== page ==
Last updated on September 23rd, 2023 at 12:56 pm

“I don’t like parties”

It’s more common than you think. A lot of people have the thought, “I don’t like parties.” Many people are familiar with the popular image of a party: glinting lights on glasses, laughter, music, dancing, and making new friends. It seems so inviting, but in reality, parties can be exhausting, stressful, and anxiety-provoking for some introverts.

Also, it’s natural to be concerned about what people will think of you if they know you don’t like parties, but don’t let this affect your attitude. After all, it doesn’t mean you can’t be social, or you’re not attractive, because there are plenty of other things to do if you don’t want to go to parties. 

Now, let’s jump into the reason you say, “I don’t like parties” Let’s go!

1. You don’t like large groups of people

One of the most common reasons someone says “I don’t like parties” is because they don’t feel comfortable in large groups of people. Even if you’re not shy, being in an environment where everyone is talking at once can be very overwhelming.

When you go to a party, make sure you plan ahead what you hope to accomplish. Such as who you want to meet, how many people, when to leave, etc. This will help you avoid wasting energy and energy that could have been better spent relaxing.

2. You’re not getting ROI from the party

ROI means, return on investment. In reality, you’re putting a lot of energy and time (your investment) into a social gathers. So, like we just mentioned, having a specific goal for the party will also make it easier to stay focused and keep conversations flowing. Either you decide to go or stay home and save your energy, or come up with a better social activity. No more saying, “I don’t like parties”. 

For example, Debra Fine, a speaker and author of “The Fine Art of Small Talk,” likes to set a goal for herself when she goes to a party, such as meet three new people.

If you don’t think you can do this, then a more realistic goal may be to meet just one person. For this, you can ask someone to introduce you to people they know, and then make an effort to approach them. You may need to work at this, but it’s worth it in the end. It will give you an opportunity to learn more about the people at the party, and it will help you build your confidence.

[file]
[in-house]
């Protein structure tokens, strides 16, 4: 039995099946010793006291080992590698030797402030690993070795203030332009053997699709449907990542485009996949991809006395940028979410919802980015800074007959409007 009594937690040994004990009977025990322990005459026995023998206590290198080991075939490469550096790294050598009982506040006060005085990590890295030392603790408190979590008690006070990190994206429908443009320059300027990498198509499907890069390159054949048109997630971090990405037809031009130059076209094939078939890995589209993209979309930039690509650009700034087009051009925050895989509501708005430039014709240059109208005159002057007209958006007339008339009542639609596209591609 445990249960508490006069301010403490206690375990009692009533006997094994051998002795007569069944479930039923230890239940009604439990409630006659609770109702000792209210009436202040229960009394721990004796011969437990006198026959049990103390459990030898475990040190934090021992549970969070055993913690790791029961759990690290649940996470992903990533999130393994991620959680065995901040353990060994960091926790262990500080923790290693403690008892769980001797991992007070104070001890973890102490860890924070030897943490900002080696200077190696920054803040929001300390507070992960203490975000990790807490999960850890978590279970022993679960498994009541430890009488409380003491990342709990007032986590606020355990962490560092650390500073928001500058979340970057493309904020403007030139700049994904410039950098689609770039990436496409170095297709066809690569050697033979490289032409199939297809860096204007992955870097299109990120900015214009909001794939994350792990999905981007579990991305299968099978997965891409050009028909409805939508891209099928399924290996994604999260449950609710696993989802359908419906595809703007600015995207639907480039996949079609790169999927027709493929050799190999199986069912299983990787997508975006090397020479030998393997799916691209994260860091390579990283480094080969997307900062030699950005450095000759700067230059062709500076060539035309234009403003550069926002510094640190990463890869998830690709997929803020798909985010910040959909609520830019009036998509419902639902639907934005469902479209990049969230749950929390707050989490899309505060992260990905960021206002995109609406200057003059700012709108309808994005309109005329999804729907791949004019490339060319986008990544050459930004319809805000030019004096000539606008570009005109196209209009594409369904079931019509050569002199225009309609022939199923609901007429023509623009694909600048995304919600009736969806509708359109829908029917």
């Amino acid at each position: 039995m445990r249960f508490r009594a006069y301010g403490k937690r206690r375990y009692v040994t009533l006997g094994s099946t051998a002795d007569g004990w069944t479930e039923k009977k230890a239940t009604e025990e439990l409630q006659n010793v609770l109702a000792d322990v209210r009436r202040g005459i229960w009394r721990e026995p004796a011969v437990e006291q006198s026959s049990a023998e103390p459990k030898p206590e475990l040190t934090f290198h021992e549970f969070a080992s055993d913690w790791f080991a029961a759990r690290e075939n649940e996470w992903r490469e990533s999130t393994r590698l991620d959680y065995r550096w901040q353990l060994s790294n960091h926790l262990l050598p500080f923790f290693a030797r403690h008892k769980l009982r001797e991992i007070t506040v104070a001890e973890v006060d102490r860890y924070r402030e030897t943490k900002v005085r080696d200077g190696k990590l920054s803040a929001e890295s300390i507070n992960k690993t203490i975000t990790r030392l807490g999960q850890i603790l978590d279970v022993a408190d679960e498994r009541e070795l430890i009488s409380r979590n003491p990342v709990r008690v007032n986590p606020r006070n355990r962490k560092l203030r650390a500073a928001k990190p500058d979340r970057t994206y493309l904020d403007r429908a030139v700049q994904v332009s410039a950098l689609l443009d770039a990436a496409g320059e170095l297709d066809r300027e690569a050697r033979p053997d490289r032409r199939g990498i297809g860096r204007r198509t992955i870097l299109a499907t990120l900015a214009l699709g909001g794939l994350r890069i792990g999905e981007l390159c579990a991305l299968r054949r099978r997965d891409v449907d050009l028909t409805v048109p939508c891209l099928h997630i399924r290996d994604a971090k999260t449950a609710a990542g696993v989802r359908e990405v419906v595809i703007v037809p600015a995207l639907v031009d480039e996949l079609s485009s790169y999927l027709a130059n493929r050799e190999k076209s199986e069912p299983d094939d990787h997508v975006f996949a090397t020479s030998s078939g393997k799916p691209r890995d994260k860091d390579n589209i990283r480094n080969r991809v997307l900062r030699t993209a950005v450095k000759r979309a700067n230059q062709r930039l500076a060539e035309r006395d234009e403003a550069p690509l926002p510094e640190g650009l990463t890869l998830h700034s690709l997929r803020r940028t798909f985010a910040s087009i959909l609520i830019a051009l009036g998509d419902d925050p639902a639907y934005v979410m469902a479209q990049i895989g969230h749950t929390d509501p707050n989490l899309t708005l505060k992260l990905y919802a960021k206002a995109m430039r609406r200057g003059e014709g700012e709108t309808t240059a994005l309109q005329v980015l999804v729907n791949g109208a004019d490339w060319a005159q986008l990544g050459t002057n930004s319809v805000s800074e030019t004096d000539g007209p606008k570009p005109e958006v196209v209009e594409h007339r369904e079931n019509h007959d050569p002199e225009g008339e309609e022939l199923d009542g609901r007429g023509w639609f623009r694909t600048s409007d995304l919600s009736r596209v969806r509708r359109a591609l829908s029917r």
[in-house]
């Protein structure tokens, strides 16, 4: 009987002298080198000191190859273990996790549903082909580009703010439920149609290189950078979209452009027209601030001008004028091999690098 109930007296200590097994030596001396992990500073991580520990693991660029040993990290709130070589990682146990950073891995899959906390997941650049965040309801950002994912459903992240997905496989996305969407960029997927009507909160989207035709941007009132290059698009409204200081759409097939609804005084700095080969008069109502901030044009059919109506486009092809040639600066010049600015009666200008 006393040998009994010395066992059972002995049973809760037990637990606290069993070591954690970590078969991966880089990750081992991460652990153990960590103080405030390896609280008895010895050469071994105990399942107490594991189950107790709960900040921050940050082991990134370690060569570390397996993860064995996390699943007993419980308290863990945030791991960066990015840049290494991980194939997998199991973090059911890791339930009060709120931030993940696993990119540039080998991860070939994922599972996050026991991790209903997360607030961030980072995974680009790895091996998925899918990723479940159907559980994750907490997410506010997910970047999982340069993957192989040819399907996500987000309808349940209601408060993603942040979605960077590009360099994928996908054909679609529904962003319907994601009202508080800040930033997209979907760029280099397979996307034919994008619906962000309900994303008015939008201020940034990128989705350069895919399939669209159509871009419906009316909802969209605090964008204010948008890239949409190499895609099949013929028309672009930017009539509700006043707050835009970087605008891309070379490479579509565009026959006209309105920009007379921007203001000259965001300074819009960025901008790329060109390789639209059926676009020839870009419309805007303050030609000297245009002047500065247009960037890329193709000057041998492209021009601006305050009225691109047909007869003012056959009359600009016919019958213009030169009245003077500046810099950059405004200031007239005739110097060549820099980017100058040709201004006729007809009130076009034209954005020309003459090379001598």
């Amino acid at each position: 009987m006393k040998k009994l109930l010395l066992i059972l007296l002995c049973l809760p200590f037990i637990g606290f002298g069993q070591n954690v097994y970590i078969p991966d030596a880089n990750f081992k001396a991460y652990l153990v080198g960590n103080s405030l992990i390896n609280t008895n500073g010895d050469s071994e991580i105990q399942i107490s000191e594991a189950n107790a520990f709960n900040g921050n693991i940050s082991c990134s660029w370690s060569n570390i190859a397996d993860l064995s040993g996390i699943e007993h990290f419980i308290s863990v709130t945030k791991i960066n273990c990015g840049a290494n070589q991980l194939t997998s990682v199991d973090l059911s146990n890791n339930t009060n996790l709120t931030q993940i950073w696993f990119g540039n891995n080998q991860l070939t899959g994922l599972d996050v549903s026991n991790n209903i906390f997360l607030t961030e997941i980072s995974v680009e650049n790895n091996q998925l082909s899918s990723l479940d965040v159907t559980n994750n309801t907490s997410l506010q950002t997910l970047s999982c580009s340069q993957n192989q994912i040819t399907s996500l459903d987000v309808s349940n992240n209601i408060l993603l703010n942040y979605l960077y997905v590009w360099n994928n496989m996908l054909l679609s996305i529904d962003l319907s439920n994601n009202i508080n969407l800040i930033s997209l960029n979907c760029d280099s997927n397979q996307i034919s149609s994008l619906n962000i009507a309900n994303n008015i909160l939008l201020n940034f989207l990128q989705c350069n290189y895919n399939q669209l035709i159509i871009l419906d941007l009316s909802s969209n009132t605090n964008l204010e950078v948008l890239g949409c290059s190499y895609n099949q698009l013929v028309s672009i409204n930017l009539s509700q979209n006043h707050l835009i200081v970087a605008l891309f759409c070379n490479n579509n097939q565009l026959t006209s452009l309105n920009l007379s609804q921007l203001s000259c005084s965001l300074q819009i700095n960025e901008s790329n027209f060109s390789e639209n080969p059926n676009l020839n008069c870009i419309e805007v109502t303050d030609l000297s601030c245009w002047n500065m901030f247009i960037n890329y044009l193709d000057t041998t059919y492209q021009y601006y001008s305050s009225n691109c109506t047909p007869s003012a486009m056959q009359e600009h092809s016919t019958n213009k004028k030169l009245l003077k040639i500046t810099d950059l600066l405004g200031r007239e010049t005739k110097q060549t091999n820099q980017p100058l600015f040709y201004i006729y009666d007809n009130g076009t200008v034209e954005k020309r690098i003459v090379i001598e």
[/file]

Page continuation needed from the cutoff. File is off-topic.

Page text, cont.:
3. You don’t time your arrival at the party

Another strategy to help you overcome the fear of parties is to arrive early and be the first person to greet people at the door. Getting to the party before everyone else is engrossed in conversations can be intimidating, but it’s an important part of getting to know people. Or, try to arrive with someone who you feel comfortable tag teaming conversations with. Then, when it’s time, and you feel comfortable, you can venture off on your own to meet people individually.

4. The pressure is too much. “I don’t like parties”

Being pressure itself is exhausting. This can further drain your energy and make you feel uncomfortable. It’s perfectly normal to want to take a break from partying when you need a little more downtime, and you should do so whenever possible.

It’s OK to decline invitations when they’re not the kind of events you enjoy, so long as they don’t affect your health or safety in any way. If you’re feeling really uncomfortable, you can always excuse yourself to go inside or sit in a different room until the night is over.

5. You’re an introvert and want to be less overwhelmed

If you ever feel overwhelmed by anything, especially socializing, you should take a break. Your mental health is important and sets social boundaries. In addition, if you do go to the party, you can easily find a place to relax by taking some time away from the party. Maybe take a breather outside, put your headphones on, and listen to music for ten minutes, or make a quick call.

The main point is to relax the nerves and breathe. Lastly, many introverts find peace in the solitude of being alone or with few friends. After all, introverts are usually easily overstimulated by noise, crowds, and socializing. This is normal behavior.

6. “I don’t like parties” and rather stay in

It’s not uncommon for people to want to stay in instead of staying out all night partying. As we mature, change friends, and change interests, our life will also change. This is very normal, and nothing wrong with it. However, if you’re staying home all the time and not socializing at all, you might be in a funk and could be depressed. Take the test to see if you have depression symptoms.

Also, if you’re an introvert, this is common behavior. Maybe the weekend or the night before, you had a very social night and need time to recharge. Again, staying in instead of going out is normal and healthy. Lastly, try to have friends over for a movie or game night, instead of drinking if that is the usual habit.

introverts and parties

7. You don’t know how to small talk … yet